As the news surrounding a former National Security Agency contractor plays out like a “Where’s Waldo” book, area politicos are concerned that perhaps the government has gone too far with some of its surveillance programs.
Former NSA contractor Edward Snowden hopped from Hong Kong to Moscow more than a week ago as the U.S. government sought his extradition. He faces espionage and theft charges related to the release of government documents.
The case is the latest in a series of leaks that have led to concerns over how much individual privacy, government secrecy and freedom have changed since the war on terror began.
For Mike Bissett, head of the McHenry County Democratic Party, said the case has raised questions over the scope and methods being used to gather intelligence. He understands the need for secrecy but said there is still a need to keep the public informed.
The question is how much of the surveillance is necessary and how much has been overreach, he said.
He’s not questioning the work intelligence officials do, so much as how they do it and whether there is a way to do it that perhaps may require more work but would not infringe on people’s privacy.
Despite being on the other side of the political aisle, state Rep. Mike Tryon, a Republican from Crystal Lake, doesn’t necessarily disagree.
The Patriot Act and other laws that gave the government “superpowers” to use against citizens who aren’t suspects “went too far,” he said.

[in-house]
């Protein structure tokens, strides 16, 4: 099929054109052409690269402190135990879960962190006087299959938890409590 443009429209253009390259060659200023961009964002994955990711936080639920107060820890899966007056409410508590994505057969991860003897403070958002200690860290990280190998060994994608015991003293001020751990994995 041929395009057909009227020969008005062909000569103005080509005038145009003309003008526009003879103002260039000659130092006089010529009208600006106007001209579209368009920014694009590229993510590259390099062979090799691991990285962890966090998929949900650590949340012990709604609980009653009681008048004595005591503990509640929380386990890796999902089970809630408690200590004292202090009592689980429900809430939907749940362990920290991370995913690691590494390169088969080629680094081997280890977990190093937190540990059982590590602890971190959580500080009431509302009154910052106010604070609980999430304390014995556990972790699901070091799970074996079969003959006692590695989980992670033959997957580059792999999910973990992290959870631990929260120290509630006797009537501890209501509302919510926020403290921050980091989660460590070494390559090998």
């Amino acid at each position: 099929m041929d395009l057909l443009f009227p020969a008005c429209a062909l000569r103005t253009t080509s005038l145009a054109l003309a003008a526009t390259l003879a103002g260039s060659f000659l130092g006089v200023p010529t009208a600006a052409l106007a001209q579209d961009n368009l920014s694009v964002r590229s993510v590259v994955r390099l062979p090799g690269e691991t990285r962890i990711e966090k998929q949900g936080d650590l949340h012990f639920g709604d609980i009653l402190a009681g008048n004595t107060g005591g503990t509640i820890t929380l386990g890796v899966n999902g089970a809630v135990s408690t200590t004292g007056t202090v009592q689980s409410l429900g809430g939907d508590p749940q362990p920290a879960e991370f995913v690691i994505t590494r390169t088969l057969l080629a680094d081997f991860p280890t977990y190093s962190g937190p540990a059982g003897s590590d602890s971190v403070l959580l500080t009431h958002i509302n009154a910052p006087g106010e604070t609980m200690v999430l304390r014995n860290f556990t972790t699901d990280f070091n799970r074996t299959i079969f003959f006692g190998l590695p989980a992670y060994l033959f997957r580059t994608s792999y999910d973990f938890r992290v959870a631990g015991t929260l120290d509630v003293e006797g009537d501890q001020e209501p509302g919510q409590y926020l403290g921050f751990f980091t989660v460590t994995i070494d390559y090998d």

But top officials and some congressional leaders, including the head of the NSA, Gen. Keith Alexander, defended the data mining and surveillance programs by saying they have prevented “dozens” of terrorist attacks.
Perhaps it would help if the public knew more about these successes and had avenues to determine whether data were being misused, said Tryon, who also serves as the head of the McHenry County Republican Party.
The Obama administration is following the law, though, said Gregory Fried, the chairman of the philosophy department at Suffolk University. That is a “significant difference” from the Bush administration when this same type of data was collected but the law didn’t allow for it.
Fried compared the collection of “metadata” – information on when, to whom and from whom online and telecommunications are being sent – to knowing that a suspect in a murder case is wearing a green trench coat, so the police go out looking for someone who matches that description.
Fried co-wrote a book that looks at torture, privacy and presidential power under the war on terror with his father, Charles Fried, a law professor at Harvard University, in which they argue that privacy isn’t an absolute right.
If privacy were an absolute right, it would be virtually impossible to investigate anyone until after a crime had occurred and perhaps only in a limited way then, he said. It’s a matter of balancing the two concerns.
“If it were up to me, I would be willing to accept a bit more risk for the sake of privacy, but I’m not a government official responsible for the safety of the American people,” Fried said.
It’s not just larger-than-life national issues that have some local leaders thinking about whether civil liberties are being eroded.
Tryon pointed to land-use restrictions, which he said can go too far in limiting what property owners can do with their land.
Tryon would like to see a way for property owners to question the constitutionality of local zoning codes and regulations without having to take it through the court process.
“I’ve always been amazed that you can pass laws at the local level without worrying about constitutionality,” he said.
On the other side of the partisan divide, Bissett raised concerns over laws being passed in other states that dictate what doctors must say to patients considering abortions.
“The government is starting to tell people what to think, certainly telling us what we’re allowed to say, and that’s a problem,” he said.